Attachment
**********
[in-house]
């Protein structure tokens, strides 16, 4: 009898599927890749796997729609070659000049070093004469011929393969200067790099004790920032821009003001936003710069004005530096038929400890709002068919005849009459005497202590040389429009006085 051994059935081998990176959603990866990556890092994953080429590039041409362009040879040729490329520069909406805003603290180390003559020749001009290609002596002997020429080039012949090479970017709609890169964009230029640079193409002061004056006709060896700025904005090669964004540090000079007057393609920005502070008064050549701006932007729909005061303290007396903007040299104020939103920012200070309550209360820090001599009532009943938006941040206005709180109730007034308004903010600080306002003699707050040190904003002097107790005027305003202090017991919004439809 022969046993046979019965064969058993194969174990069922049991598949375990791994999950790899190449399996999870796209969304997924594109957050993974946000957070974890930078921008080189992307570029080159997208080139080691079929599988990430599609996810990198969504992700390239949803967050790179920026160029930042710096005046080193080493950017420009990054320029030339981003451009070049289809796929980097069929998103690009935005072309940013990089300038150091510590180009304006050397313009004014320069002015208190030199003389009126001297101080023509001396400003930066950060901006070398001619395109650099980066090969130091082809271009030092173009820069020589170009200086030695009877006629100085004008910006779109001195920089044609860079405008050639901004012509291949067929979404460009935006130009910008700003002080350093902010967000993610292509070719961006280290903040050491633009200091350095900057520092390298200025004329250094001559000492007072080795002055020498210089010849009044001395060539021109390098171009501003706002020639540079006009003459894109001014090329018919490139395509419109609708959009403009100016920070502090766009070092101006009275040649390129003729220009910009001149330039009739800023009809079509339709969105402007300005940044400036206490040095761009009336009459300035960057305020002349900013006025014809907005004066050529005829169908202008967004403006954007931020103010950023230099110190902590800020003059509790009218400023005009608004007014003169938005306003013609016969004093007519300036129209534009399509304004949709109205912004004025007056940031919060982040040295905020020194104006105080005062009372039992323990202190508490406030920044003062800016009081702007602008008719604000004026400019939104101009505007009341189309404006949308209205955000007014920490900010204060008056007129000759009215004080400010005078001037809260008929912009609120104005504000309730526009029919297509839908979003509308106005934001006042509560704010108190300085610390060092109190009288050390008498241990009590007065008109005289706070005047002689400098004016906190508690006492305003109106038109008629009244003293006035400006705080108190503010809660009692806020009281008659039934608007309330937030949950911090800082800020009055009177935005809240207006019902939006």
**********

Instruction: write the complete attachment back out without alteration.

[in-house]
């Protein structure tokens, strides 16, 4: 009898599927890749796997729609070659000049070093004469011929393969200067790099004790920032821009003001936003710069004005530096038929400890709002068919005849009459005497202590040389429009006085 051994059935081998990176959603990866990556890092994953080429590039041409362009040879040729490329520069909406805003603290180390003559020749001009290609002596002997020429080039012949090479970017709609890169964009230029640079193409002061004056006709060896700025904005090669964004540090000079007057393609920005502070008064050549701006932007729909005061303290007396903007040299104020939103920012200070309550209360820090001599009532009943938006941040206005709180109730007034308004903010600080306002003699707050040190904003002097107790005027305003202090017991919004439809 022969046993046979019965064969058993194969174990069922049991598949375990791994999950790899190449399996999870796209969304997924594109957050993974946000957070974890930078921008080189992307570029080159997208080139080691079929599988990430599609996810990198969504992700390239949803967050790179920026160029930042710096005046080193080493950017420009990054320029030339981003451009070049289809796929980097069929998103690009935005072309940013990089300038150091510590180009304006050397313009004014320069002015208190030199003389009126001297101080023509001396400003930066950060901006070398001619395109650099980066090969130091082809271009030092173009820069020589170009200086030695009877006629100085004008910006779109001195920089044609860079405008050639901004012509291949067929979404460009935006130009910008700003002080350093902010967000993610292509070719961006280290903040050491633009200091350095900057520092390298200025004329250094001559000492007072080795002055020498210089010849009044001395060539021109390098171009501003706002020639540079006009003459894109001014090329018919490139395509419109609708959009403009100016920070502090766009070092101006009275040649390129003729220009910009001149330039009739800023009809079509339709969105402007300005940044400036206490040095761009009336009459300035960057305020002349900013006025014809907005004066050529005829169908202008967004403006954007931020103010950023230099110190902590800020003059509790009218400023005009608004007014003169938005306003013609016969004093007519300036129209534009399509304004949709109205912004004025007056940031919060982040040295905020020194104006105080005062009372039992323990202190508490406030920044003062800016009081702007602008008719604000004026400019939104101009505007009341189309404006949308209205955000007014920490900010204060008056007129000759009215004080400010005078001037809260008929912009609120104005504000309730526009029919297509839908979003509308106005934001006042509560704010108190300085610390060092109190009288050390008498241990009590007065008109005289706070005047002689400098004016906190508690006492305003109106038109008629009244003293006035400006705080108190503010809660009692806020009281008659039934608007309330937030949950911090800082800020009055009177935005809240207006019902939006």